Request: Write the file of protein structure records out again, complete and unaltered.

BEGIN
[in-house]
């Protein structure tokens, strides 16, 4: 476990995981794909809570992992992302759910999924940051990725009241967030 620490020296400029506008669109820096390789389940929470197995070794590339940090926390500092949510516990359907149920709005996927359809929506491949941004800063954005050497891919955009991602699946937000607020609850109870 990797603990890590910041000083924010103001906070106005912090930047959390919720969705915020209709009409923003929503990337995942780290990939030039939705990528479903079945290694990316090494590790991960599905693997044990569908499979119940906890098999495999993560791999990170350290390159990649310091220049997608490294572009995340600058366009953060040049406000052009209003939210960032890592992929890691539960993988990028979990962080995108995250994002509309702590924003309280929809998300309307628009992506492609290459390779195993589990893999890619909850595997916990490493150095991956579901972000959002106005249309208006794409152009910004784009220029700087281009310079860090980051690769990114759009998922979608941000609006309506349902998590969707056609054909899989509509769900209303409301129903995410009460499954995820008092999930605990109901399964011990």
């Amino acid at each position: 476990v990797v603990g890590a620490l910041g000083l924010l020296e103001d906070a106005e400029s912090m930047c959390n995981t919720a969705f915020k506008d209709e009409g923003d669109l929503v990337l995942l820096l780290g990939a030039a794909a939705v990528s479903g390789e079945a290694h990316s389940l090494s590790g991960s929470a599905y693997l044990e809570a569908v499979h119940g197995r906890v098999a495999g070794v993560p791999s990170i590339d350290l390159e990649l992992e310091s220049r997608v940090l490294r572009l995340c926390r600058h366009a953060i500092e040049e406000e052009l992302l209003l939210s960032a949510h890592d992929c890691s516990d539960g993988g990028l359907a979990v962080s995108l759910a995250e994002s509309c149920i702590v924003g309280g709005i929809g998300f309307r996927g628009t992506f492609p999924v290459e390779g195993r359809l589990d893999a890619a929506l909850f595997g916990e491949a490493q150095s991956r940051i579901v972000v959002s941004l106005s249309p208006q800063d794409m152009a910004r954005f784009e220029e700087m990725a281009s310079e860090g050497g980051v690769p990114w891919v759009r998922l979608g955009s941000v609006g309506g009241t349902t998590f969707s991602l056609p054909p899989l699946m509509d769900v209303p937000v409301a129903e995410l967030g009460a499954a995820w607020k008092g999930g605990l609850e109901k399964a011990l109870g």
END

[in-house]
């Protein structure tokens, strides 16, 4: 476990995981794909809570992992992302759910999924940051990725009241967030 620490020296400029506008669109820096390789389940929470197995070794590339940090926390500092949510516990359907149920709005996927359809929506491949941004800063954005050497891919955009991602699946937000607020609850109870 990797603990890590910041000083924010103001906070106005912090930047959390919720969705915020209709009409923003929503990337995942780290990939030039939705990528479903079945290694990316090494590790991960599905693997044990569908499979119940906890098999495999993560791999990170350290390159990649310091220049997608490294572009995340600058366009953060040049406000052009209003939210960032890592992929890691539960993988990028979990962080995108995250994002509309702590924003309280929809998300309307628009992506492609290459390779195993589990893999890619909850595997916990490493150095991956579901972000959002106005249309208006794409152009910004784009220029700087281009310079860090980051690769990114759009998922979608941000609006309506349902998590969707056609054909899989509509769900209303409301129903995410009460499954995820008092999930605990109901399964011990």
């Amino acid at each position: 476990v990797v603990g890590a620490l910041g000083l924010l020296e103001d906070a106005e400029s912090m930047c959390n995981t919720a969705f915020k506008d209709e009409g923003d669109l929503v990337l995942l820096l780290g990939a030039a794909a939705v990528s479903g390789e079945a290694h990316s389940l090494s590790g991960s929470a599905y693997l044990e809570a569908v499979h119940g197995r906890v098999a495999g070794v993560p791999s990170i590339d350290l390159e990649l992992e310091s220049r997608v940090l490294r572009l995340c926390r600058h366009a953060i500092e040049e406000e052009l992302l209003l939210s960032a949510h890592d992929c890691s516990d539960g993988g990028l359907a979990v962080s995108l759910a995250e994002s509309c149920i702590v924003g309280g709005i929809g998300f309307r996927g628009t992506f492609p999924v290459e390779g195993r359809l589990d893999a890619a929506l909850f595997g916990e491949a490493q150095s991956r940051i579901v972000v959002s941004l106005s249309p208006q800063d794409m152009a910004r954005f784009e220029e700087m990725a281009s310079e860090g050497g980051v690769p990114w891919v759009r998922l979608g955009s941000v609006g309506g009241t349902t998590f969707s991602l056609p054909p899989l699946m509509d769900v209303p937000v409301a129903e995410l967030g009460a499954a995820w607020k008092g999930g605990l609850e109901k399964a011990l109870g």